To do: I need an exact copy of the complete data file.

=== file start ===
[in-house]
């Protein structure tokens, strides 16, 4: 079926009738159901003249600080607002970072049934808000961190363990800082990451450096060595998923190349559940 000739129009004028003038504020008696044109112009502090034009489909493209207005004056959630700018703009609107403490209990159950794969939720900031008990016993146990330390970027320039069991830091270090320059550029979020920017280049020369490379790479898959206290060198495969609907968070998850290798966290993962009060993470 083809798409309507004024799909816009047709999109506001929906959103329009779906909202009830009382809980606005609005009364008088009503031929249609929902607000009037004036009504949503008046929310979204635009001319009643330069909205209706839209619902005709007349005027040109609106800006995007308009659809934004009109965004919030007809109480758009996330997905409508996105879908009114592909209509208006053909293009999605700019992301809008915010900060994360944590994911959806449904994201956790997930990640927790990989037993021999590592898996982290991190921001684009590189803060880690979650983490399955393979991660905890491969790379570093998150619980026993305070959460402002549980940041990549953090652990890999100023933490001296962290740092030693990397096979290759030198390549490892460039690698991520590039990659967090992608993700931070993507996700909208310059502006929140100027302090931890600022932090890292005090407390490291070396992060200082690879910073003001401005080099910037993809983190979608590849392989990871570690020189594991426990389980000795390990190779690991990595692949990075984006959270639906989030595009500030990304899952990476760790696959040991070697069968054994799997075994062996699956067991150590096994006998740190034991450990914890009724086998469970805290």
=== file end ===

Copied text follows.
[in-house]
């Protein structure tokens, strides 16, 4: 079926009738159901003249600080607002970072049934808000961190363990800082990451450096060595998923190349559940 000739129009004028003038504020008696044109112009502090034009489909493209207005004056959630700018703009609107403490209990159950794969939720900031008990016993146990330390970027320039069991830091270090320059550029979020920017280049020369490379790479898959206290060198495969609907968070998850290798966290993962009060993470 083809798409309507004024799909816009047709999109506001929906959103329009779906909202009830009382809980606005609005009364008088009503031929249609929902607000009037004036009504949503008046929310979204635009001319009643330069909205209706839209619902005709007349005027040109609106800006995007308009659809934004009109965004919030007809109480758009996330997905409508996105879908009114592909209509208006053909293009999605700019992301809008915010900060994360944590994911959806449904994201956790997930990640927790990989037993021999590592898996982290991190921001684009590189803060880690979650983490399955393979991660905890491969790379570093998150619980026993305070959460402002549980940041990549953090652990890999100023933490001296962290740092030693990397096979290759030198390549490892460039690698991520590039990659967090992608993700931070993507996700909208310059502006929140100027302090931890600022932090890292005090407390490291070396992060200082690879910073003001401005080099910037993809983190979608590849392989990871570690020189594991426990389980000795390990190779690991990595692949990075984006959270639906989030595009500030990304899952990476760790696959040991070697069968054994799997075994062996699956067991150590096994006998740190034991450990914890009724086998469970805290």